Guest Bloggers: Richard Oliver and Agustin Orozco McKenna Long & Aldridge LLP
The Small Business Administration (“SBA”) recently issued a proposed rule which, for the first time, would allow venture capital operating companies, hedge funds and private equity firms (“investment companies”) to meaningfully participate in the Small Business Innovation Research (“SBIR”) and Small Business Technology Transfer (“STTR”) programs. This proposed rule would implement provisions of the National Defense Authorization Act for Fiscal Year 2012. Specifically, the proposed rule would revise the affiliation rules for participants in the SBIR and STTR programs to permit participation by concerns that are majority-owned by multiple investment companies. See 77 Fed. Reg. 28520-30, May 15, 2012.
Access to the SBIR and STTR programs would be a significant funding opportunity for small businesses that are largely owned by investment companies. The SBIR and STTR programs were created to award federal research grants to small businesses. Specifically, the purpose of the SBIR program is to stimulate technology innovation by strengthening the role of innovative small business concerns in federally-funded research and development. Federal agencies may award up to $150,000 for a Phase I SBIR contract and up to $1,000,000 for a Phase II contract. Agencies also will have discretion to exceed the SBIR contract award amounts by up to 50 percent and even to award a second Phase II contract. Similarly, the STTR program requires certain federal agencies to enter into funding agreements with small business concerns that engage in a collaborative relationship with research institutions.
The proposed rule would allow investment companies to participate in the SBIR and STTR programs, as long as no single investment company owns more than 50 percent of the concern. The proposed rule would modify the affiliation rules solely for the SBIR and STTR programs. Currently, such concerns would not be eligible, because the concern would be considered to be affiliated with not only the investment companies, but also the other companies owned by these investment companies. SBA’s general principles of affiliation state that if two or more persons own, control or have the power to control less than 50 percent of the concern’s voting stock, but the blocks of stock are equal or approximately equal in size, the SBA presumes each person to control the business concern. By contrast, SBA’s proposed rule provides that where an SBIR or STTR applicant’s voting stock is widely held or where two or more persons (including investment companies) hold large blocks of voting stock but no one person owns more than 50 percent of the stock, the board of directors controls the applicant. The investment companies, therefore, would not be affiliated with the SBIR or STTR applicant.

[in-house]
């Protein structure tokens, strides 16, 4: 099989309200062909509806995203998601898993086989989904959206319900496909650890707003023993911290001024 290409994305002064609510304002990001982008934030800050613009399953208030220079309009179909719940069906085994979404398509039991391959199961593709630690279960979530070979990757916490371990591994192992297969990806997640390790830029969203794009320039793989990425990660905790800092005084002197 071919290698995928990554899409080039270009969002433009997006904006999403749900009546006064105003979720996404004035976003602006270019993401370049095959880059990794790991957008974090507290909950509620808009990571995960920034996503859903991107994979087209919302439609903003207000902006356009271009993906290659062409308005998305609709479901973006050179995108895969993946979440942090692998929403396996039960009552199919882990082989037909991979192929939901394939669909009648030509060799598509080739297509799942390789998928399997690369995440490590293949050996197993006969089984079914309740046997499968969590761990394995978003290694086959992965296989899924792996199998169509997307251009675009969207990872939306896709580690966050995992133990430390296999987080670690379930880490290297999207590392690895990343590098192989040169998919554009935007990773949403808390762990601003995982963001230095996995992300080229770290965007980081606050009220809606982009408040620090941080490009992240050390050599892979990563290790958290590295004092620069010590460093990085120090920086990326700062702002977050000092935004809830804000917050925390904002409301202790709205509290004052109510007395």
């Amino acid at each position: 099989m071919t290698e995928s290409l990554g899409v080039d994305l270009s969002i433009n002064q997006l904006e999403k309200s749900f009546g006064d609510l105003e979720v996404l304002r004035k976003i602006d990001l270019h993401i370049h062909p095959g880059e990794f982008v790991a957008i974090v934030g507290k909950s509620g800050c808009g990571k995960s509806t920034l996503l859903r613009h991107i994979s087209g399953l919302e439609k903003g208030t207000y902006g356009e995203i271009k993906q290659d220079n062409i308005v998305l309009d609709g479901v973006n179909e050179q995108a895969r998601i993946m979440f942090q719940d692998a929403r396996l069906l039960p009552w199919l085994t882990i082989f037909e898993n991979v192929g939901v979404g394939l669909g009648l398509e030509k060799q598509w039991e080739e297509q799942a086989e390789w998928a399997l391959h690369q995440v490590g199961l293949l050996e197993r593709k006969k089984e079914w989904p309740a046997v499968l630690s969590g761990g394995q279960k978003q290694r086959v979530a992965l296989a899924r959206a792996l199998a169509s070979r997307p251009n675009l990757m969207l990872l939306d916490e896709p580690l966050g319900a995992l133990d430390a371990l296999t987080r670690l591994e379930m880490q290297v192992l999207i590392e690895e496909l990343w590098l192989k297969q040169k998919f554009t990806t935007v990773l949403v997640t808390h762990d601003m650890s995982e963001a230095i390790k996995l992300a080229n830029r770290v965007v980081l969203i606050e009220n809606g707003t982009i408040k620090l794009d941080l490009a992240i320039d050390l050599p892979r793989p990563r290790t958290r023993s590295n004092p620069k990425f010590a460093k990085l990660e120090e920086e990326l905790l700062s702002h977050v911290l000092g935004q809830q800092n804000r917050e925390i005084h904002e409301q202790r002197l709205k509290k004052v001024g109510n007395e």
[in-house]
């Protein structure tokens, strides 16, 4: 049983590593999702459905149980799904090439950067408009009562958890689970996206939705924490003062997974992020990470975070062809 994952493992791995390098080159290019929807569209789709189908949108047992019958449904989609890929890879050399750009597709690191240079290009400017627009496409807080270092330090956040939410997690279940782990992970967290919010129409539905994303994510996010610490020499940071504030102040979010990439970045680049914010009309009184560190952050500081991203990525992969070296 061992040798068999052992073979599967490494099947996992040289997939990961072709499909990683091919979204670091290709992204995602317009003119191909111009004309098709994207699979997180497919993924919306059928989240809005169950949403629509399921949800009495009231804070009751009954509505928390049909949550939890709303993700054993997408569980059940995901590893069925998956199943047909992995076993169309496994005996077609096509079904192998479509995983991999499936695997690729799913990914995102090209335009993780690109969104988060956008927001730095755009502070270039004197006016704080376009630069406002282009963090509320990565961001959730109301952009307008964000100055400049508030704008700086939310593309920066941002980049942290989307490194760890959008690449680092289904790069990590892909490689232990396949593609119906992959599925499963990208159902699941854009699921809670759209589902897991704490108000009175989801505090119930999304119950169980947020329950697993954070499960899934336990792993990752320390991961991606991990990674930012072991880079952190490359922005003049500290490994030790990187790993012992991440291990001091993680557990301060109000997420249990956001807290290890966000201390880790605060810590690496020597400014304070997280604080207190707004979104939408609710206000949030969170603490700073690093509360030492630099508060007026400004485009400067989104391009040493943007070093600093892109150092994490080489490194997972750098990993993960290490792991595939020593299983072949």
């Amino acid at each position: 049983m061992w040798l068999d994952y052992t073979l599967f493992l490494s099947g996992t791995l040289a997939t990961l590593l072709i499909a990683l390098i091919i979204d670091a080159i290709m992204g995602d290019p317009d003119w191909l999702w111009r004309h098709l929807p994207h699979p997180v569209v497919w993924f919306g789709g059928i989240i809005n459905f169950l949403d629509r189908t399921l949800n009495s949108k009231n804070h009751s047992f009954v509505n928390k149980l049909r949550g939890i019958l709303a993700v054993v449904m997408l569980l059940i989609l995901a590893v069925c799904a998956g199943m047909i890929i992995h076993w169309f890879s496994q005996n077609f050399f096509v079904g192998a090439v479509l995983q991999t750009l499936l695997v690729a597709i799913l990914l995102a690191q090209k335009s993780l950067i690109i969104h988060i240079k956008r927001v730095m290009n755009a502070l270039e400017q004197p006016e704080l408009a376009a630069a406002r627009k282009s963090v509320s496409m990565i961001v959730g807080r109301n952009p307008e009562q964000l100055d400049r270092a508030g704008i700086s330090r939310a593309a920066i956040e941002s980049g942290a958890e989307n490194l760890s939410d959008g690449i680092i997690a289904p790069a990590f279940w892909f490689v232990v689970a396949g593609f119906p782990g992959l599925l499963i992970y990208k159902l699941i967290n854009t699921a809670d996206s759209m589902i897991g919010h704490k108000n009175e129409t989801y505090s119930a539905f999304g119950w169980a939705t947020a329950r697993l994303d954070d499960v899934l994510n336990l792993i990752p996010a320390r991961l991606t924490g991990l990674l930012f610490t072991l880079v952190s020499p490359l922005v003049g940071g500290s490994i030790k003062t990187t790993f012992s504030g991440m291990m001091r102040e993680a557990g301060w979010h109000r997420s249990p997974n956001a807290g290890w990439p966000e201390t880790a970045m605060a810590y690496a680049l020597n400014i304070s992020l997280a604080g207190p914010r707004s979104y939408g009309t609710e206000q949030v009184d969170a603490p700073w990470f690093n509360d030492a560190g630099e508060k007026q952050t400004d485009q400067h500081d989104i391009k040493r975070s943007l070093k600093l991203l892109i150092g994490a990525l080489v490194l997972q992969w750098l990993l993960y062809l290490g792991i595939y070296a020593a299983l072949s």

The proposed rule would also amend the current affiliation rules with respect to an investment company’s portfolio companies. Under the proposed rule, an SBIR or STTR applicant would not be affiliated with a portfolio company of an investment company solely on the basis of shared investors. Additionally, the proposed rule states that if an investment company is determined to be affiliated with an SBIR or STTR applicant, the applicant will not be affiliated with a portfolio company of the investment company, unless: (1) the investment company owns a majority interest in the portfolio company; or (2) the investment company holds a majority of the seats of the board of directors of the portfolio company.
There are several aspects of the proposed rule that may be addressed during the public comment period. While the proposed regulation references stock ownership by “multiple” investment companies, it does not address the allowable percentage amount of minority ownership. Thus, two investment companies could each own 49 percent of the concern. The proposed rule also does not require that the multiple investment companies not be affiliated. Two “sister” investment companies could each own 49 percent of the stock, with the small business being 98 percent owned by two related investment companies.
In order to participate in the SBIR and STTR programs, these small businesses must qualify as a “domestic business concern.” The proposed rule would revise the definition of domestic business concern in anticipation of the participation of small businesses owned by multiple investment companies. The new definition would continue to use the SBA’s definition of “business concern or concern,” however, it would also require the business concern to be created or organized in the United States, or under the law of the United States or of any State.
The proposed rule would amend the time at which SBA makes size and eligibility determinations for SBIR and STTR contracts. Currently, size and eligibility are determined at the time of award for both Phase I and Phase II awards. The proposed rule, however, would require the SBIR or STTR applicant to meet the size and eligibility requirements both at the time of submission of the application and at award.
Finally, with respect to certification, the proposed rule would require concerns that are majority-owned by multiple investment companies to register with SBA on or before the date they submit a response to an SBIR solicitation. In addition, these concerns would be required to indicate in their SBIR proposals that they have completed this registration.
Comments on the proposed rule are due on or before July 16, 2012.